Protesting miners dismissed claims from the company that its miners were not on strike and that the company suspended operations for safety reasons.

Protesting Anglo American Platinum miners said one of their demands they wanted was a monthly salary of R12 500 after deductions.

National Union of Mineworkers spokesperson Lesiba Seshoka said most staff members had been prevented from going to work due to intimidation by those who were now protesting outside the mine.

Sunday, August 26, 2012

Mitsui to market large share of output from Anglo Chile unit

Mitsui's direct ownership amounts to roughly 5%, but it will have the right to market the entire output share from its JV with Codelco, totaling 120,000 t/y of copper

Japanese trader Mitsui & Co said it would get the right to market a larger-than-expected share of production from Anglo American's Chilean mining unit after it backed Chile's Codelco in a battle for a stake.

Anglo and Codelco, the world's largest copper producer, reached an out-of-court deal on Thursday that ended a 10-month row over the stake in Anglo American Sur.

Codelco and Mitsui, who financed Codelco with a $1.9 billion loan, together now have 29.5 percent, while Anglo's share falls to 50.1 percent.

Mitsui's direct ownership amounts to roughly 5 percent, but it will have the right to market the Codelco-Mitsui venture's entire output share, 120,000 tonnes of copper per year, from the unit's south-central Chilean assets, which include the Los Bronces copper mine, slated to become the world's fifth biggest.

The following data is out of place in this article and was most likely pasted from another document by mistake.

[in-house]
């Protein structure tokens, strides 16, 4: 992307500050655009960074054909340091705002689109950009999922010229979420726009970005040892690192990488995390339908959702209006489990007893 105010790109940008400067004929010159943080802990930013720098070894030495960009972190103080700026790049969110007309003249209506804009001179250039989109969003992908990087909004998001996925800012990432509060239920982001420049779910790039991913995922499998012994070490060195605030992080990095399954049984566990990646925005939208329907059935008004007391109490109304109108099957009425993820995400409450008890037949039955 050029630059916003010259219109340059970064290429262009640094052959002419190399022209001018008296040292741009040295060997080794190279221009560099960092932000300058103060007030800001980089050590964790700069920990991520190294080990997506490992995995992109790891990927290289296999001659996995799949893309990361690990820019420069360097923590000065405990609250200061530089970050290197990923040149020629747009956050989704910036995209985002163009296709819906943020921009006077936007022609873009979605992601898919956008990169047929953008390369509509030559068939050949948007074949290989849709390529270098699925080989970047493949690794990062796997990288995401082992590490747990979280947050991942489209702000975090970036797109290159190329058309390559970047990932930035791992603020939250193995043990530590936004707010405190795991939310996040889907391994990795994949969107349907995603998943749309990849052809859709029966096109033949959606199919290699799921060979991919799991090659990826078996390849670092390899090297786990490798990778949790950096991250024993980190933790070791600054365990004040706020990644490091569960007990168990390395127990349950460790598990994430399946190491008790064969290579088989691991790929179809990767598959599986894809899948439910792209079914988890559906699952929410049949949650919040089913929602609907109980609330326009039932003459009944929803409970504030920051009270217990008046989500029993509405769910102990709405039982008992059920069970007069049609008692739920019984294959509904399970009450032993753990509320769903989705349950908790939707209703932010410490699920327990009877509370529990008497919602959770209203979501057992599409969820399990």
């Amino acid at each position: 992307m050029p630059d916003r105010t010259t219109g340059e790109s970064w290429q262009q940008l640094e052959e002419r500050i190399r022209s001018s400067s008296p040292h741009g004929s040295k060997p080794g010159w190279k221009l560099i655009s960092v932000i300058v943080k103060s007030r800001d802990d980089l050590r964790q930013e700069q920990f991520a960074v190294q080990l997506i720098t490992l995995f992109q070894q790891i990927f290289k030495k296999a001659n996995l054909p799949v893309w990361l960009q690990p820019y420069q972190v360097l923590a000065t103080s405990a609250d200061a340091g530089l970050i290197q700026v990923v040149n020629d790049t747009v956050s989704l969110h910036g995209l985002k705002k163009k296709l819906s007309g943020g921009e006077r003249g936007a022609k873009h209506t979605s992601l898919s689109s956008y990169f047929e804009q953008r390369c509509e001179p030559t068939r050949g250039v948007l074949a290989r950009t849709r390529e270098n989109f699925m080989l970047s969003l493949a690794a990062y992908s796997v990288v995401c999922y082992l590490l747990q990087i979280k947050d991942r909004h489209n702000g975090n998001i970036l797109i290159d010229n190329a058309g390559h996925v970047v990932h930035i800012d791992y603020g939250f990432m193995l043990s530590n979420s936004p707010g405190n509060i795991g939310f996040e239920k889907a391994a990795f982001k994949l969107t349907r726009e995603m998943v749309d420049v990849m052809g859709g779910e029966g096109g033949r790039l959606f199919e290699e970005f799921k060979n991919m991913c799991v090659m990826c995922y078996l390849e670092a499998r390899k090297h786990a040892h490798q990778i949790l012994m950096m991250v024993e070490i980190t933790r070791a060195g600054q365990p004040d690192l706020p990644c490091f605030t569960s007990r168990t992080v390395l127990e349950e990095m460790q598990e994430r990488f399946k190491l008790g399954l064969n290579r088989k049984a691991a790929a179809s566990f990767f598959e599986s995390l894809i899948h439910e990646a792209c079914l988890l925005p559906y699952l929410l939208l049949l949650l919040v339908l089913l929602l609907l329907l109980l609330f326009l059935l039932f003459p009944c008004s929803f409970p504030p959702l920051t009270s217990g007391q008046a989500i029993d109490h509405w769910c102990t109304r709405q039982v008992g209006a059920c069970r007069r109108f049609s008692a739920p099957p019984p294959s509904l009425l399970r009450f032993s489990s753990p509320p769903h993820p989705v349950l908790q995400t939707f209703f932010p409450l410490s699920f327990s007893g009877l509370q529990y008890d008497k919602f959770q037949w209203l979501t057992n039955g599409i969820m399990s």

The mining industry worldwide has watched the prolonged dispute over Anglo's Chilean mines as avid Chinese demand for metals pressures miners to scramble for the few promising copper deposits left to exploit.

"There are few locations around the world where copper output is increasing, and at the same time demand from developing countries including China is very strong," said Yasushi Takahashi, chief operating officer of Mitsui's Mineral & Metal Resources Business Unit, said on Friday.

"The bottom line is we expect the tight copper market to continue," Takahashi said at a press briefing in Tokyo.

Mitsui said it would sell most of the concentrate to Japanese smelters.

Copper prices have fallen 13 percent from this year's peak of $8,765 per tonne in February, as global economic growth including in China has slowed, but miners and analysts say tight supply is likely to support the price.

Under the deal over Anglo American Sur, the business's profit will be distributed among the partners and all will now have a pro-rata share of production to market, or offtake. Mitsui will also get Codelco's share of offtake.

The Japanese company will also receive 30,000 tonnes per year of copper from other Codelco assets, which it secured in return for agreeing to provide the Chilean company with a loan to buy the Sur stake.

That brings its offtake to 150,000 tonnes per year, as much as 10 percent of Japan's annual imports of 1.4 million to 1.5 million tonnes, Mitsui officials said.

Japan's cash-rich trading houses have been taking advantage of a strong yen to scoop up commodities and minerals assets around the world.

Mitsui will pay $1.1 billion for its direct 5 percent stake in Anglo American Sur, which could rise to 9.5 percent at a later date should Codelco decide to repay part of the loan with more shares in their joint venture.